Dotted Line Dotted Line

Poetry Summer 2015    fiction    all issues


Cover Hannah Lansburgh

Jennifer Leigh Stevenson
For Your Own Good
& other poems

Marianne S. Johnson
& other poems

Kate Magill
Nest Study #1
& other poems

Karen Kraco
& other poems

Matt Daly
Beneath Your Bark
& other poems

Paulette Guerin
& other poems

Hank Hudepohl
Crossed Words
& other poems

Alma Eppchez
At the Back of the Road Atlas
& other poems

Jim Burrows
At the Megachurch
& other poems

Rachel Stolzman Gullo
& other poems

Yana Lyandres
New York Transplant
& other poems

Heather Katzoff
& other poems

Tom Yori
& other poems

Barth Landor
What Is Left
& other poems

Abigail F. Taylor
Never So Still
& other poems

George Longenecker
Polar Bears Drowning
& other poems

Ben Cromwell
Sometimes a Flock of Birds
& other poems

Robert Mammano
the way the ground shakes
& other poems

Janet Smith
Rocket Ship
& other poems

Gina Loring
& other poems

J. Lee Strickland
Minoan Elegy
& other poems

Toni Hanner
Catching the Baby
& other poems

Abigail F. Taylor

Never So Still

See this wire-boned boy climbing

to the mangoes? Papi below

sings—Oh Dusty Venezuela!

Picked fruit falls to his blistered feet.

He bites into it, peel and all.

Ruben eats in the tree. Sublime

juice tickles his wrists. He, aglow

with Papi’s New World tales, clumsy

in an old half-toothed mouth, retreats

to dreams: America! Baseball!

Papi taught him this, to throw fast

and hard. To love equally so.

Ruben, at sixteen, poor, tired,

and yearning, sent to shore to play

the game. To honor frail Papi,

who died between his first and last

crash into home plate. There were low

years when he fought to inspire

the song of himself in bad ways,

and listless days were choppy

with old promises. Then Ruben

swallowed up his grandfather’s soul,

became that man of effortless

joy. And he loved so vibrantly.

He had a son and was happy.

I met him in the taste of sin.

His cross pressed to my breasts. His bold

grin and my paid for recklessness.

I miss our spare talks, privately

passed like school notes, that were sadly

never enough.

At Ruben’s wake, his son sat quiet

and lonely in the front pew. He

marveled at the rosary breathed

into his father. I wanted

to say, he was never so still.

While the Streetlamp Listened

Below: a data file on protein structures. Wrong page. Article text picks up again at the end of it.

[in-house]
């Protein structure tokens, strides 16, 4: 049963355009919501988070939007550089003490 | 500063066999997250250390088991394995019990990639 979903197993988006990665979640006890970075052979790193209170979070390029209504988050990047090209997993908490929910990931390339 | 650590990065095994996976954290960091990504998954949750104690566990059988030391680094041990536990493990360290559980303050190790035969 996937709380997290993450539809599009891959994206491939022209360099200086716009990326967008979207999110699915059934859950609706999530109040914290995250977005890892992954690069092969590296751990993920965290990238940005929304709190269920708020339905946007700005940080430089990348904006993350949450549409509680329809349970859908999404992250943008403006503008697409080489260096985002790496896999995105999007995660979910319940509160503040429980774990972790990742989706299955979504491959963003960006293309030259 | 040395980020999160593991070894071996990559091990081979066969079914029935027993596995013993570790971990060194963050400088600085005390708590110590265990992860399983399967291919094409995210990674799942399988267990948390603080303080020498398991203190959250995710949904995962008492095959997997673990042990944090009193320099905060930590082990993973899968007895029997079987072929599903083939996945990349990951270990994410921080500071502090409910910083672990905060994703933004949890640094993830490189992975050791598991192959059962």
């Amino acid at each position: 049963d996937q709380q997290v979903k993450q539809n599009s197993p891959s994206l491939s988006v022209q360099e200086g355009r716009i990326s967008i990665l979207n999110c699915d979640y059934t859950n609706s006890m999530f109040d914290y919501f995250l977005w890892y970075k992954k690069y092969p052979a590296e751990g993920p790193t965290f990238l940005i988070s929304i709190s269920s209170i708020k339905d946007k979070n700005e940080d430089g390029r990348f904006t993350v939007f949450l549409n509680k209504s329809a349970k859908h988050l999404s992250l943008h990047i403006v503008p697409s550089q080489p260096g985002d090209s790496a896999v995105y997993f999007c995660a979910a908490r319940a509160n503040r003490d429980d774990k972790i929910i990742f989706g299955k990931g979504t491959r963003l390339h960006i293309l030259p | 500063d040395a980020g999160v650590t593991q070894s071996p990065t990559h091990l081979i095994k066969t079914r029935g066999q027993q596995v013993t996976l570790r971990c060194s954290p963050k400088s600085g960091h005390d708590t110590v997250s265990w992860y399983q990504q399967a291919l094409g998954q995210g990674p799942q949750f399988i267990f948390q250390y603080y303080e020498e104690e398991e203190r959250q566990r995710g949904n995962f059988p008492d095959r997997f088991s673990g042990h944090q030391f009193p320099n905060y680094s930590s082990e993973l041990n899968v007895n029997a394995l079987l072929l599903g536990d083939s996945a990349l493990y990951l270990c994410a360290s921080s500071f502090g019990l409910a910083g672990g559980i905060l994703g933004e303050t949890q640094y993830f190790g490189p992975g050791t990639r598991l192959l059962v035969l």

She took

his callow face

and tipped it, nearly kissed

in the sacred glow of night. But

dawn came.

                                      And he

                                      felt her age press

                                      into forbidden fruit

                                      and her husk of wine-dark hair. The

                                      lark sang.

Wichita Falls

Can you remember dawn’s dreary mist

as it curled and settled into the trees?

Autumn had a peculiar way of falling before leaves.

There are no loons on this side of the world,

but I think of their hallowed calls

fighting against a separate, peaceful cold.

She had paid for a cabin far off the road;

a hope of stitching back together a loveless

marriage she herself had caused to unfold.

But you and I found comfort in pitching camp

beneath a dripping candled moon.

Do you think that he returned to her arms

that night, their faithless kissing as joined up writing

or like that morning mist hugging brittle bark?

Perhaps they stayed as distant as the loons.

Either way, we woke with dawn.

Our dog, the only one to grin at such an hour,

rutted through pine needles, then leaped

into the thicket, while wind chimes

took on the beat of unseen hooves.

We, as children, were never allowed to stray.

It was the duty of grownups to strangle themselves

in the undergrowth of wayward passions.

Still, we followed the dog.

Despite the light, all of it slept:

The brambles. The hollied hill. The pale red robin.

Only the beck spoke over moss and stone.

We found the dog laying at the water in lazy company.

These fawns and young bucks, not quite into their points,

drank with caution.

As we called out, our echoes shepherded the deer

to distant corners, while the dog bounded to us

and licked flashes of bare skin.

He took a way back to the dark cabin

beyond the trees.

You pressed last night’s coals to new tinder

and we tried to scramble eggs on a dry skillet.

A good fire had been made by your hands,

but breakfast turned brown, improved only

by a dashing of salt and the clear air.

He stepped onto the closed off deck.

His eyes blank against the breeze,

so remarkably outside the man we knew.

He saw us and dissolved into a familiar face,

then returned inside to prepare something better

than what we had eaten.

Do you remember how we spoke like this was home?

Our souls slumbered there with cold pine and warm fire.

We understood the dog’s contentment to roll in sweet mud,

follow the deer, and ignore the shrillness of women in winter.

At peace in the wandering.

And you told me the cabin had a design like jazz.

Frozen in marrow. Harsh and vibrant.

Had I known then how to tell you the rhythm of this wood,

I would have shared everything.

Abigail F. Taylor is a North Texas Poet published in Illya’s Honey, Red River Review, and Sixfold. She worked as the script editor and assistant director to Raptor Ranch, a gore-comedy now known as The Dinosaur Experiment. You can visit her on the web:

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